Still plugging away at the small details but it’s moving forward and that’s what matters.
I got the top feed fitted to the boiler which in the period being modelled is domeless so one less bit to worry about. Then I added the covers for the pipework underneath and two circular covers on top of the boiler. – Since starting to post this I have re-read the instructions and realised that I have fitted the wrong etched covers under the top feed so they will have to come off and be swapped.
I still have the pipes to fit where they come out of the sides but as they disappear into the centre splashers I need to wait until the boiler is mounted to fit those.
Next I have been working on the front end of the footplate where there is a surprising amount going on and photos are invaluable here as the instructions are not that easy to follow.
Initially I fitted all the lamp irons the same way around but noted that the two outer ones are nfact reversed. Fitting the steps to the curve of the footplate was fun. The first one went into place really easy and first time. I tinned them and used the RSU from the back with the footplate on it’s edge and clamped to the workbench to stop it moving away as I held the footstep in position. The second one took three or four attempts to get it in the right place…
This week has been about adding small details to the body work starting at the front, I added the smokebox door dart, and the handrail above it. The LMS design of handrail has the rail ending in a button at each end. I have heard of people making these from microbore tube but I didn’t have any nickel silver tube so I put a short length of 1.4mm nickel rod in the lathe and drilled it out to fit over the handrail at either end and then fitted the rod into a pin chuck to chop of the appropriate length soldering on to the hand rail and filing to finish. From the photo I still have a bit of cleanin up of excess solder to do on the handrail knobs.
One detail that is quite prominent on the smokebox door but absent from the kit is the door latch. It is included in the GA reproduced on the front cover of the Wild Swan volume so I was able to import this into Fusion 360 not only to get the length and spacing of the handrail and knobs but also the outline and dimensions of the latch.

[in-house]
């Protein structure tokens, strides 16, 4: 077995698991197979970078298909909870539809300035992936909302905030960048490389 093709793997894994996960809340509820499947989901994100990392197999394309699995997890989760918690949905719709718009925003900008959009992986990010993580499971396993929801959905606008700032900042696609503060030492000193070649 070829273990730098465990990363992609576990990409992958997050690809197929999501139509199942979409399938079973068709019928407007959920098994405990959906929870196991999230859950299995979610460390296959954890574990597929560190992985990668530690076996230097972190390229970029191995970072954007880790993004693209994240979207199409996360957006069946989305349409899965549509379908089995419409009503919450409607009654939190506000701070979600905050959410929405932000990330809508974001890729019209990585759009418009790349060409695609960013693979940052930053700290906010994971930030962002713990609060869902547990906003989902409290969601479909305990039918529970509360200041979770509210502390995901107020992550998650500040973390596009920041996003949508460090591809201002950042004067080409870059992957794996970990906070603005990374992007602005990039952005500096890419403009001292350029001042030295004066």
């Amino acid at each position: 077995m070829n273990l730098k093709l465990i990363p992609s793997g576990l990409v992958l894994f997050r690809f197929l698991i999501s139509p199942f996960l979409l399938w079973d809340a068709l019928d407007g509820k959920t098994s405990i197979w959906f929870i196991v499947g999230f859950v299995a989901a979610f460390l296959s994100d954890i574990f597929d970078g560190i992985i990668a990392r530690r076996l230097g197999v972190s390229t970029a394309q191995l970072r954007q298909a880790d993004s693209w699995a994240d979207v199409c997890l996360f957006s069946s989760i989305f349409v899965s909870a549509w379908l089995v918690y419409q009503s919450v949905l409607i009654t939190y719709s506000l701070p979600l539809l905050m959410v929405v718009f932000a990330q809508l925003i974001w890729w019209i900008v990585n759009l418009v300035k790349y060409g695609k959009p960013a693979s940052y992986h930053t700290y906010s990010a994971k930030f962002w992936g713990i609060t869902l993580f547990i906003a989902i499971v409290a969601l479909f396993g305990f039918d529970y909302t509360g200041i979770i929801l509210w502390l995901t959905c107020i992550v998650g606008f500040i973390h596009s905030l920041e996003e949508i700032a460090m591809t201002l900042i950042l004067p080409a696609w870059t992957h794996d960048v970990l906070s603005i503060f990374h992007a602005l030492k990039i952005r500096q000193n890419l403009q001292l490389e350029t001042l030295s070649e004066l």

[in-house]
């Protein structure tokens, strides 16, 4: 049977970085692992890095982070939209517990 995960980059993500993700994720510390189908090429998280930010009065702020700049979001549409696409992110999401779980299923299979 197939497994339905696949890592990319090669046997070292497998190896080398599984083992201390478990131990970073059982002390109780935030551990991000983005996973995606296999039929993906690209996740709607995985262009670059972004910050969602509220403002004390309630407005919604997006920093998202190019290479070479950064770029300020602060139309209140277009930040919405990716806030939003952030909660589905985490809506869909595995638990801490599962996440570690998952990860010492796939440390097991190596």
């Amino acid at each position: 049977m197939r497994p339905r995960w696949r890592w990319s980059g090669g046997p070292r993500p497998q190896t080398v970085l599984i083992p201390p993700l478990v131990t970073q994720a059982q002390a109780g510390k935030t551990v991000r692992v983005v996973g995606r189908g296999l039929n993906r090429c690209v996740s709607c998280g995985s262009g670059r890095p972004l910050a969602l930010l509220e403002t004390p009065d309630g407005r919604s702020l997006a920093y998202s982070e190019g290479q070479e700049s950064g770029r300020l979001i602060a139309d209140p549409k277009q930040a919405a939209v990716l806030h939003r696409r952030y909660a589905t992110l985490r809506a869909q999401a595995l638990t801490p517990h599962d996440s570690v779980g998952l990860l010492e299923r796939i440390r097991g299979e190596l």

The latch itself was filed up from a strip of scrap etch which I doubled up at the thicker end to file to shape to accommodate the curve of the smokebox door. The brass rod will be the stay which fits into the front ring. It’s 2mm x 1mm bar and I popped it in a 1-2mm ER 25 collet to turn the spigot on the end. The fun bit will be soldering the latch onto the door. But more of that when I have achieved it.
Like many modellers, for years I have had one of those cheapo plastic Needlepoint oilers that are available via Amazon, eBay etc. While working on the Princess I noticed that mine appeared to be leaking. I decided to see if I could make a new reservoir and reuse the nozzle end. Using a set of metric thread pitch gauges I was struggling to determine whether the pitch was 6mm x 0.9 or 1.0mm.
I drilled and tapped a piece of nickel rod M6 x 1.0 and tested the nozzle. It didn’t fit. I attempted to rethread it M6 x 1.0 but it then sat at a jaunty angle in the end of the bar.
Before going any further, I counter bored the unthreaded end to 8mm and reamed it. I made a press fit plug from more nickel bar, pressed it in and soldered it for good measure. Then decided to make a new nozzle using only the O ring and the needle from original.
I am really pleased with how it turned out for about an hour’s work.
Well things have moved on somewhat since my last post on the subject. I did get the injectors fitted though.
Then I moved onto the sandpipes which are almost the last bits for the chassis (unless I find something that I have missed. I say almost because there are also the bottom halves of the sandbox fillers to fit to the chassis, they are split at footplate level.
I started with the brackets which come as a hockey stick shaped etch. Looking at photos they need to be bent into handed pairs. where they fit around either side of the wheel.
Next in order to make the fittings for where they pass through the brackets and combine with the steam pipes I soldered two different diameter microbore tubes together.